Ten. In the tree. She’s reading a book about posh girls at boarding school. She is fond of her body, straight up and down with a tea-stain birth mark. She’s Mr Toad in the school play that year.
Eleven. On a canal boat holiday with extended family. She is filled with rage that she doesn’t have the upper-body strength to open the lock gates like her older brother and male cousin. She throws her glasses into a field from the top of the boat. Her uncle says,
‘I thought you were a nice little girl before we went on this holiday.’
Shame of wrong stops her mouth entirely. She doesn’t know what she is, after all. Puberty has arrived but the shirt is baggy to hide the breasts she tries not to look at. Her body makes new, alien scents. She gets dressed in the tiny toilet.
Twelve. Staying in youth hostels around The Netherlands. Inside the neck purse is a scented sanitary towel. This is only the second period she has ever known. It seems impossible that it will happen every month from now on. That year, a man has touched her breast and she feels she has become some sort of prey. It is all quite sickening but she likes those clogs. Those clogs are funny.
Fourteen. She has met death and grown up fast. She reads about women who are mad, to see if she might be mad. She decides she is not but falls in love with a picture of a woman’s face on the cover of Antonia White’s ‘Beyond the Glass.’ She says a word to try it out and knows, instantly, it is her. ‘Lesbian.’ It tastes sweet and forbidden on her tongue but she isn’t scared of it. She starts to write, books and books of writing that no-one ever reads. All her wrongness is on the paper and the book is closed.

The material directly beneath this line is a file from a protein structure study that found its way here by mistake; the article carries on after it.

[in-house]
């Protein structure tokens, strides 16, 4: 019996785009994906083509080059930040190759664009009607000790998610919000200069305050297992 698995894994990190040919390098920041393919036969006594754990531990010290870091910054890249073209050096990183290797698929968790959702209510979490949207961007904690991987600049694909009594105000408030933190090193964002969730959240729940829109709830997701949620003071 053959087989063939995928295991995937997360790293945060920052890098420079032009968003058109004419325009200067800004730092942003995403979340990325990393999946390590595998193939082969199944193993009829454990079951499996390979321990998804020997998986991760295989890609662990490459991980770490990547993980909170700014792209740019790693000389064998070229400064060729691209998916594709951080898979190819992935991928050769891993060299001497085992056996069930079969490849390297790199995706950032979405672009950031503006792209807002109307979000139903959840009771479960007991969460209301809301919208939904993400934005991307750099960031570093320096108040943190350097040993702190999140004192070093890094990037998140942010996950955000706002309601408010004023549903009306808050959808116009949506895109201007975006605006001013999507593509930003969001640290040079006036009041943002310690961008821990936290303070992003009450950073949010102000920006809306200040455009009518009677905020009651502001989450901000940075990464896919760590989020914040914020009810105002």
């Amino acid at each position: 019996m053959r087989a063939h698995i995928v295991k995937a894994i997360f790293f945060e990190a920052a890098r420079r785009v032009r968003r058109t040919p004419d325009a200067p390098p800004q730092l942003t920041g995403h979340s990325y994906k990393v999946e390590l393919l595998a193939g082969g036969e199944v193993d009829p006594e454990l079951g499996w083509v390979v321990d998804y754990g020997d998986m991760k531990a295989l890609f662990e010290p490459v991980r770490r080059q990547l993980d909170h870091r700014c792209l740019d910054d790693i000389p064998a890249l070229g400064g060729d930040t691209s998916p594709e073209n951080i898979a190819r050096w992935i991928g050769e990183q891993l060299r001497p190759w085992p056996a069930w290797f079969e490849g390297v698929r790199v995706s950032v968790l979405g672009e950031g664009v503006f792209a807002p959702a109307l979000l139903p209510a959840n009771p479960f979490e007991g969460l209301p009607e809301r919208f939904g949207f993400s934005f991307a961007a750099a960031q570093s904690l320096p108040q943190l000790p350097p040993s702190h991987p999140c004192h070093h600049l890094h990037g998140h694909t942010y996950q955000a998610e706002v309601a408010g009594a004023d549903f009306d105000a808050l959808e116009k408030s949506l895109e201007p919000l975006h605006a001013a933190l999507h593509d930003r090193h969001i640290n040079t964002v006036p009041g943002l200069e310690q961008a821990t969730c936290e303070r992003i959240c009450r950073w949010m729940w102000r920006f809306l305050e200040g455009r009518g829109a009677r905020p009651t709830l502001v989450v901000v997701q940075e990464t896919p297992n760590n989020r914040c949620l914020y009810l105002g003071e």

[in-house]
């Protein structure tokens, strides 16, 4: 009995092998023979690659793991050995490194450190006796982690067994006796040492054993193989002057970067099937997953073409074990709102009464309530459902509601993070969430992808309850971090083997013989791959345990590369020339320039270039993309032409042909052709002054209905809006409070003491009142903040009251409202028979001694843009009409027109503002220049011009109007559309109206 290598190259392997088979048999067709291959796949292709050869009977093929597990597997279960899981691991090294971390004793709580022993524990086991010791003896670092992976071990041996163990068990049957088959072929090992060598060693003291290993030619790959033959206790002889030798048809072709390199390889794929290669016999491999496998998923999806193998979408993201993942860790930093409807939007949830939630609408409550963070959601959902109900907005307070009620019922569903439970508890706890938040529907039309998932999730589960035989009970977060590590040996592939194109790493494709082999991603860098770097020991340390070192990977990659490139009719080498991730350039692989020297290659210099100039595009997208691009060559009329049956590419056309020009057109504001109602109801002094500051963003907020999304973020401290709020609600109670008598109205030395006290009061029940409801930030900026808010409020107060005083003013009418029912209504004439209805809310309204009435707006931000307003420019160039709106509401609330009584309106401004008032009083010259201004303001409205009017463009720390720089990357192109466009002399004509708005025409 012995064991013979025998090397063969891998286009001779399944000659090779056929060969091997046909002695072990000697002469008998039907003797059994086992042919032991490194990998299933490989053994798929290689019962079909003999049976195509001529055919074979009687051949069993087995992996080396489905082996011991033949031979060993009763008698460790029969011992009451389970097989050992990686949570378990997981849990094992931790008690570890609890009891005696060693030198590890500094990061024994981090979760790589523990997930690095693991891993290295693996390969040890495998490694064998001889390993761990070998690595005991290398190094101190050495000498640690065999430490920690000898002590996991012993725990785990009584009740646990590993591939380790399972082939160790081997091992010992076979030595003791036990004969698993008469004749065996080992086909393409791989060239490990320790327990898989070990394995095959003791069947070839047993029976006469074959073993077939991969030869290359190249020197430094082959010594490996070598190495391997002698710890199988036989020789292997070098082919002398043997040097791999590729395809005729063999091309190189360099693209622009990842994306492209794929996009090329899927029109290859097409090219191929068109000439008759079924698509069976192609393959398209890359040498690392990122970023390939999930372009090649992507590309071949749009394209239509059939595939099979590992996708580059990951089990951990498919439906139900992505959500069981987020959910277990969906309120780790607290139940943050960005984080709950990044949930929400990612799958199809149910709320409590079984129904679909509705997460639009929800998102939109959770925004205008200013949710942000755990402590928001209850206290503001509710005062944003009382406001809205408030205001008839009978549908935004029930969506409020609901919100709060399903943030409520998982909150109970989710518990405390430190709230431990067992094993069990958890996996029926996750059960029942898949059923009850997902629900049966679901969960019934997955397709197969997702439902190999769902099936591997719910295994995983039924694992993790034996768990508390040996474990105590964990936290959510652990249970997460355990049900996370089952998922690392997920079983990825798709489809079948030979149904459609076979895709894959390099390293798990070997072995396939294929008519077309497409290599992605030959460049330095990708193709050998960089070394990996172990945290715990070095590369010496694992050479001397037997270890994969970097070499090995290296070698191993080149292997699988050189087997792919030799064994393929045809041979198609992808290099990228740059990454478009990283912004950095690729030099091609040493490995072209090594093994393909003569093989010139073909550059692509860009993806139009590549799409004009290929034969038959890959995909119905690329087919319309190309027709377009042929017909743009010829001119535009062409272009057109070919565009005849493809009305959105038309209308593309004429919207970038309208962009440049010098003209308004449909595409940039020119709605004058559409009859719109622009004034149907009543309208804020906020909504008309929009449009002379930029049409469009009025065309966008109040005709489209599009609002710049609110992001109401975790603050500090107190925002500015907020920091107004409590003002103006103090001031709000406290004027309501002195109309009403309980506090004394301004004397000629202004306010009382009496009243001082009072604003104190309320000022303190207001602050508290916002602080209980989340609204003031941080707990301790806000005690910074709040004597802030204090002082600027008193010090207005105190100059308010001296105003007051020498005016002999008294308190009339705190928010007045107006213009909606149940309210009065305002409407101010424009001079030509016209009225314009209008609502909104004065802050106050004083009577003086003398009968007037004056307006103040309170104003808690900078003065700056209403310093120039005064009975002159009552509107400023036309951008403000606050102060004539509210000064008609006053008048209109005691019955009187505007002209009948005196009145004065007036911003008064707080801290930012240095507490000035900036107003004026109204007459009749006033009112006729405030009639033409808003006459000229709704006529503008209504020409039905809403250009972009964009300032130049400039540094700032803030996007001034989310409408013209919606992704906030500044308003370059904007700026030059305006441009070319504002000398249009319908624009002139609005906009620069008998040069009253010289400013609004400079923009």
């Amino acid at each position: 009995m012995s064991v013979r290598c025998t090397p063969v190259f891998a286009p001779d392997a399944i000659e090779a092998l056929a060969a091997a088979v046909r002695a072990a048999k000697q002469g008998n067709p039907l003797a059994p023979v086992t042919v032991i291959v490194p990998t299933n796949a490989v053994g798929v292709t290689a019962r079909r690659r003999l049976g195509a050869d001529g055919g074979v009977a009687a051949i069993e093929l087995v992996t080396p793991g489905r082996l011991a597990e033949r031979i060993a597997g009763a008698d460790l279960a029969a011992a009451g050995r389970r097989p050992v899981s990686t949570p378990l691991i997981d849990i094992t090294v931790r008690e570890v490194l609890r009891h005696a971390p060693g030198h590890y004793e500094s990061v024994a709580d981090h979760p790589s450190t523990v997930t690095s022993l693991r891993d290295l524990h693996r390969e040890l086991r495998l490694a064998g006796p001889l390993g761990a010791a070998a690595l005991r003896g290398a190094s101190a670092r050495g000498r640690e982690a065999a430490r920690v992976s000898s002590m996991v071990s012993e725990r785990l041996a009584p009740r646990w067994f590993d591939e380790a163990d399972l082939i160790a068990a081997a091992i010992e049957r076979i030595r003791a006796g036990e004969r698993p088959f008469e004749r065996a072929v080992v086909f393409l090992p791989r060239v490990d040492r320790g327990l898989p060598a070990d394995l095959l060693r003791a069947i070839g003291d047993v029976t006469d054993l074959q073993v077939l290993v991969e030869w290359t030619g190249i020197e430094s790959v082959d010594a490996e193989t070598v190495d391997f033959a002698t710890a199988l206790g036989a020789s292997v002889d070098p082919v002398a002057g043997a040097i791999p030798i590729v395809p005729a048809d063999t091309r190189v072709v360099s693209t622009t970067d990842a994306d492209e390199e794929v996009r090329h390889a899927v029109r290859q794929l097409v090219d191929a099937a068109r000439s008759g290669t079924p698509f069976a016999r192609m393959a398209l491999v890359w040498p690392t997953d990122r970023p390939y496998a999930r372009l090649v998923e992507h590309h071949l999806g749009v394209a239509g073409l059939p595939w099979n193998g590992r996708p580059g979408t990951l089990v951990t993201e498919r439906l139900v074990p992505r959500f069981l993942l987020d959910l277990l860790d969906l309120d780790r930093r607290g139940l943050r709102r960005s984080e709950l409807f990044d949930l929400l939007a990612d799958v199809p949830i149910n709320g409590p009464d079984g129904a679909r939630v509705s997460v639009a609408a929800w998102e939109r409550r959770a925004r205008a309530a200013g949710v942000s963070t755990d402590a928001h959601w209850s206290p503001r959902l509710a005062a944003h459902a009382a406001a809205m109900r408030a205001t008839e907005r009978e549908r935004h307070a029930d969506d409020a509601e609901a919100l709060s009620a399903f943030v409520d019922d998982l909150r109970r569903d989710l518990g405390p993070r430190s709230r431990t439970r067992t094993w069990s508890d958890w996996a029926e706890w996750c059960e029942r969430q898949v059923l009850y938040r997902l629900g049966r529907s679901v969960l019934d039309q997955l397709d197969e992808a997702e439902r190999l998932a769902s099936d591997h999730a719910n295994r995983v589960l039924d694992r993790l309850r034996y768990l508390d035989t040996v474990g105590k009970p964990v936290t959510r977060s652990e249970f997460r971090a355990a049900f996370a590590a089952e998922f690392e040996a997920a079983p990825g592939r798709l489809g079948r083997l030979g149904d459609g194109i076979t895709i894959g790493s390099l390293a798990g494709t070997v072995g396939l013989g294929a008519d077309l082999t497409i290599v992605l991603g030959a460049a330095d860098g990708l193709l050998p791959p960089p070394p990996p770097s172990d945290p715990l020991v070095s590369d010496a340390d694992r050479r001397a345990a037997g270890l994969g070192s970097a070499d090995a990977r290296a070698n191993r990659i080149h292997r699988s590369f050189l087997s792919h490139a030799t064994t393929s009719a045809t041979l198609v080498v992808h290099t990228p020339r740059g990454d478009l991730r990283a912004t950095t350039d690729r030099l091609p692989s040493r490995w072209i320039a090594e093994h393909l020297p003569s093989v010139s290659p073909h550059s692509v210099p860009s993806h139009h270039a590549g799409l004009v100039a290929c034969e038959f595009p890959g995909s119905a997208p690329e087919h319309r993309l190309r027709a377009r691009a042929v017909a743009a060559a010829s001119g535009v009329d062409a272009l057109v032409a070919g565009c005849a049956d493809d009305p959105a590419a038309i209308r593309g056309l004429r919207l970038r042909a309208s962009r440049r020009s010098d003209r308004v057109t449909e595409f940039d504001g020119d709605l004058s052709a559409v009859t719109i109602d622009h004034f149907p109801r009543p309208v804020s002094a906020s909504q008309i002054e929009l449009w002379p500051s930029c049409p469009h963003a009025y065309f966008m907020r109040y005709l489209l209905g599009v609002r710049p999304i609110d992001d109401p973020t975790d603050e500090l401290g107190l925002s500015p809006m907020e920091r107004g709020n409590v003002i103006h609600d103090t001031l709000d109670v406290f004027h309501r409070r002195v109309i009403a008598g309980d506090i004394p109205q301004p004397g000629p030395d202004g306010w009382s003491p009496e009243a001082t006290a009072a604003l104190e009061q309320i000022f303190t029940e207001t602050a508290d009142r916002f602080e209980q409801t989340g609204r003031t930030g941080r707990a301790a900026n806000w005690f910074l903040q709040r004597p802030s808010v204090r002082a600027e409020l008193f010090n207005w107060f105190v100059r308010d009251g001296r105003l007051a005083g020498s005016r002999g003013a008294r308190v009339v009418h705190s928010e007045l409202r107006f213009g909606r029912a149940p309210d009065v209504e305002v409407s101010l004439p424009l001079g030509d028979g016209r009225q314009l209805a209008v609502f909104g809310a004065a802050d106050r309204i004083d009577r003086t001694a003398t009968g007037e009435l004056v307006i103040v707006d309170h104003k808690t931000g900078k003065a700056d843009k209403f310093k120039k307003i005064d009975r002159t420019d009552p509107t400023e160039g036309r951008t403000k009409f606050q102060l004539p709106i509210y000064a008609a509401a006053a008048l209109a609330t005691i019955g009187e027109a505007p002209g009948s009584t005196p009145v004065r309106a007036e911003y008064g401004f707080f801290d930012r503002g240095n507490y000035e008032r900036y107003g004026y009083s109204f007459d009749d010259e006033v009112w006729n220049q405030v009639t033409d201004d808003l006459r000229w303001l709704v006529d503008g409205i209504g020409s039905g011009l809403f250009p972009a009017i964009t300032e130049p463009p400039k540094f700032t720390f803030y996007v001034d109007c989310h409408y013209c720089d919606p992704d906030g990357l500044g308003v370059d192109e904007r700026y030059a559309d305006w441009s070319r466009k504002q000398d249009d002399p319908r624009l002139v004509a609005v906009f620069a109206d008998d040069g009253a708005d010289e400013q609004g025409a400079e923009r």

Fifteen. On a family holiday in the Lake District she spends as much time as possible with her Walkman on. Looking out of the car window, Joan Armatrading in her ears, she fantasises about kissing a girl she loves. She curls her secret life in her hand, see? Too tense to even stand on both feet. Her cousin asks his mum,
‘What does heterosexual mean?’
‘Normal. A man and a woman. Normal.’
She presses play again and looks out at the horizon.
Let’s leave her there at fifteen. It’s true she’s yet to kiss a girl but she has a rich imagination and she’ll get by until she does. She will ditch that Genesis t-shirt quite soon but never really take to girls’ clothes. Her hair won’t ever be much longer. Life will go on.
Will she always be well, strong, certain? No. She will sometimes doubt everything about herself. Shame will gnaw her from the inside. She can’t pass through this vicious world unscathed because no-one can. She will have some vulnerabilities that come from being what the world calls a contradiction. But she will live her life. She’ll grow a baby in that body and feed it from the breasts she’s never liked much. She’ll learn to respect them for that piece of magic.
She will keep writing but it will take a lot of years until she shows her words to anyone else. And, when she does, she will have to learn the resilience needed to be in the public gaze. She will wonder if she shouldn’t say too much, shouldn’t risk upsetting anyone, if, perhaps, even now, she’s wrong.
But then she’ll write these words and know they’re true and that she should not, must not, apologise for them. Little Gold is a girl. Little Gold is a girl with nothing to be ashamed of and nothing that needs fixing.